Hidden in Plain Sight has been purchased 10,000 times.
This is such a staggering figure to me, I don’t really even know how to process it. It’s stunning, really. When I first made Bad Golf, the idea of 10,000 sales was my huge “wouldn’t that be awesome if…” dream scenario. I never expected it to actually happen, but you can’t put something up for sale and not harbor some secret dreams of it getting huge. And with Bad Golf, it didn’t.
So, I don’t really know what to say. I really wish I could take credit for cracking into some untapped resource of game design and done something really revolutionary (like Guitar Hero or Portal or Journey). But maybe that’s not the way it has to work to be successful. Maybe you just have to make a game that is fun, and that motivates people to tell their friends about it.
If anything, I think that’s what I’ve learned. There are plenty of games that are fun, but aren’t particularly interesting to tell other people about. But Hidden in Plain Sight, being a social game, somehow lends itself to sharing it with friends. It’s not only fun, but it’s fun to share. As in “Oh, you HAVE to play this.” That’s not a component of a game you typically study in Game Design 101. And I didn’t either, but somehow stumbled upon it.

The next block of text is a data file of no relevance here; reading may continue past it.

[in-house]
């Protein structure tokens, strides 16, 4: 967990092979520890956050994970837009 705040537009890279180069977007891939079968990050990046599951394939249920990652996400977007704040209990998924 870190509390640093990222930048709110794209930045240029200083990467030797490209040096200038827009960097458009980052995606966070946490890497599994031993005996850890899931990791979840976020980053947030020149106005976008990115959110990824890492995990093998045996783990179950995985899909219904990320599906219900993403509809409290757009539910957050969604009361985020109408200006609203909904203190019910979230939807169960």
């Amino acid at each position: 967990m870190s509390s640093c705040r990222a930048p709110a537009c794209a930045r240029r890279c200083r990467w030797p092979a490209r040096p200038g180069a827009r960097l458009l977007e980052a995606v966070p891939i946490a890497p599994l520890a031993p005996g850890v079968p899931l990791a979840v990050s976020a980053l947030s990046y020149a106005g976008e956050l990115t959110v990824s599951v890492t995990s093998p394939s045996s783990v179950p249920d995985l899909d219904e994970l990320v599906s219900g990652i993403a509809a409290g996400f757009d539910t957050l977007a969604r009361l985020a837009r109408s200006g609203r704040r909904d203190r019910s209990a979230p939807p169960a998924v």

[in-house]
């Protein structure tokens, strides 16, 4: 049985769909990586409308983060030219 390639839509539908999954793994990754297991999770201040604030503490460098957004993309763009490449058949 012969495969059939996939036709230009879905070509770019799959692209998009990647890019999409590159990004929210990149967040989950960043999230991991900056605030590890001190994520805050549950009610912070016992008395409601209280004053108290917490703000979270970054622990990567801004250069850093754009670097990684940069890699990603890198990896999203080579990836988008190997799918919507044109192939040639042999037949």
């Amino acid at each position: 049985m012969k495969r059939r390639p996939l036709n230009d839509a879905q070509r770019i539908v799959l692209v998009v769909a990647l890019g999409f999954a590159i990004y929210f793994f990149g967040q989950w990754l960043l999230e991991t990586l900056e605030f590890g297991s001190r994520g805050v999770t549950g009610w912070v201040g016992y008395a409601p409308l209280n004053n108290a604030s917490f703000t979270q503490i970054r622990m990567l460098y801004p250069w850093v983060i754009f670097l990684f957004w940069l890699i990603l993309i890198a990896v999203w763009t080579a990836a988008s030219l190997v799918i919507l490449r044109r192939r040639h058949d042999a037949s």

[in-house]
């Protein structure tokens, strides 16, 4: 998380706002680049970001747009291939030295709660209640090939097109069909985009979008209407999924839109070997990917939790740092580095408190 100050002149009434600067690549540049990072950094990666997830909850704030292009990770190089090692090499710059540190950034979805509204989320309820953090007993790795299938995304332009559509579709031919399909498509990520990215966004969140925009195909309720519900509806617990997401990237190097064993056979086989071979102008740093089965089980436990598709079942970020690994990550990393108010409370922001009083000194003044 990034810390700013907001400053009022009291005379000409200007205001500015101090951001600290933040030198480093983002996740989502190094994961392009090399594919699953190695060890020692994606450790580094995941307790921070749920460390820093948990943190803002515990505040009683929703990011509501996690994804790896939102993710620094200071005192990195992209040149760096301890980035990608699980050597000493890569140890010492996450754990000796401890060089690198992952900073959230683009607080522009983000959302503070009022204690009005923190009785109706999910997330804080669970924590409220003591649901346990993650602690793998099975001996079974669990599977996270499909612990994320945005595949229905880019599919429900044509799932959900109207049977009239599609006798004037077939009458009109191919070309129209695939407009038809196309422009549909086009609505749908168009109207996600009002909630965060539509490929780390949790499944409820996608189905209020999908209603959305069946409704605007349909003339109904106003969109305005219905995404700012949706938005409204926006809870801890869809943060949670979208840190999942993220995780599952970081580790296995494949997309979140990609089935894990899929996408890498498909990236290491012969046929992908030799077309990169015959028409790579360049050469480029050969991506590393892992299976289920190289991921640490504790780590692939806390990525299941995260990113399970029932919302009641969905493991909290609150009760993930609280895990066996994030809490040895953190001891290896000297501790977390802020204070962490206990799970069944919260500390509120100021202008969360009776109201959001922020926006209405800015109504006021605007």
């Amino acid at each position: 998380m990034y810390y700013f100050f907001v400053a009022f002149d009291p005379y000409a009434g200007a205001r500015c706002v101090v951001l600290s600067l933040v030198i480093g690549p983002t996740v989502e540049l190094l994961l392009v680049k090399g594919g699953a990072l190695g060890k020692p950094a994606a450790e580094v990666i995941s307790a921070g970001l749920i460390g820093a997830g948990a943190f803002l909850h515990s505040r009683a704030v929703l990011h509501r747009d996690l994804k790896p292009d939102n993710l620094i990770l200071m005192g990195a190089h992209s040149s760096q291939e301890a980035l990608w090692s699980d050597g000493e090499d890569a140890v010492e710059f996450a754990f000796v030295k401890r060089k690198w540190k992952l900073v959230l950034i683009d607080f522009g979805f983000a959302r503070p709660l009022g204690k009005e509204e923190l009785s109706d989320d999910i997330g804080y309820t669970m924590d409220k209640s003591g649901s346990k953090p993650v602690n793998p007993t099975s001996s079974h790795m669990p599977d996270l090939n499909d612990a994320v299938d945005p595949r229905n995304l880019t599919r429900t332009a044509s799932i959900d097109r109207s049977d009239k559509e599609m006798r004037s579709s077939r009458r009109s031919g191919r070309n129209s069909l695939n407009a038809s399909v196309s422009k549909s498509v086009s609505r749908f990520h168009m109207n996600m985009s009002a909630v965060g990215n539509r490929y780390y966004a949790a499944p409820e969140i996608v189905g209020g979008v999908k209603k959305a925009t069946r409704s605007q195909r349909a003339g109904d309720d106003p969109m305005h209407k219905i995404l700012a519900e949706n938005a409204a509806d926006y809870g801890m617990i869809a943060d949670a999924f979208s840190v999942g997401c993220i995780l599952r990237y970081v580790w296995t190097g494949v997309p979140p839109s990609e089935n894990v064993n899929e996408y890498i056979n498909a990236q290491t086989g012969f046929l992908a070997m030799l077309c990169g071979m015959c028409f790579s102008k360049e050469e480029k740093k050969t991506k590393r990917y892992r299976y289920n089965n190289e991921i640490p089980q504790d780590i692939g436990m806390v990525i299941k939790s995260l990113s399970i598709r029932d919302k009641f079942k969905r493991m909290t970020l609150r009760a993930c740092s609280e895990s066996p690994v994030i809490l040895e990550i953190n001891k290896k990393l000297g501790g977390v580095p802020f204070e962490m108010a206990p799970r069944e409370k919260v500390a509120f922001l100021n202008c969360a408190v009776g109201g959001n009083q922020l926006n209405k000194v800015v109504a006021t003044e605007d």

By far, the biggest influence on sales were the SourceFed videos that came out in October, and those were a direct result of the game being shown at IndieCade. Those led to hundreds of sales immediately, but also created an initial shockwave big enough to spread out over time and generate thousands of sales since then. If one person out of every twenty tells a friend and leads to another sale, then you can see how some initial influx of players will lead to a long-tail of sales. I think that’s what happened.
For those interested, 10,000 sales means $10,000. But Microsoft takes 30%, and then withholds some tax (I just got a 1099 from Microsoft Corp, which is kind of neat), so I think I’ve net around $6000 over the past year.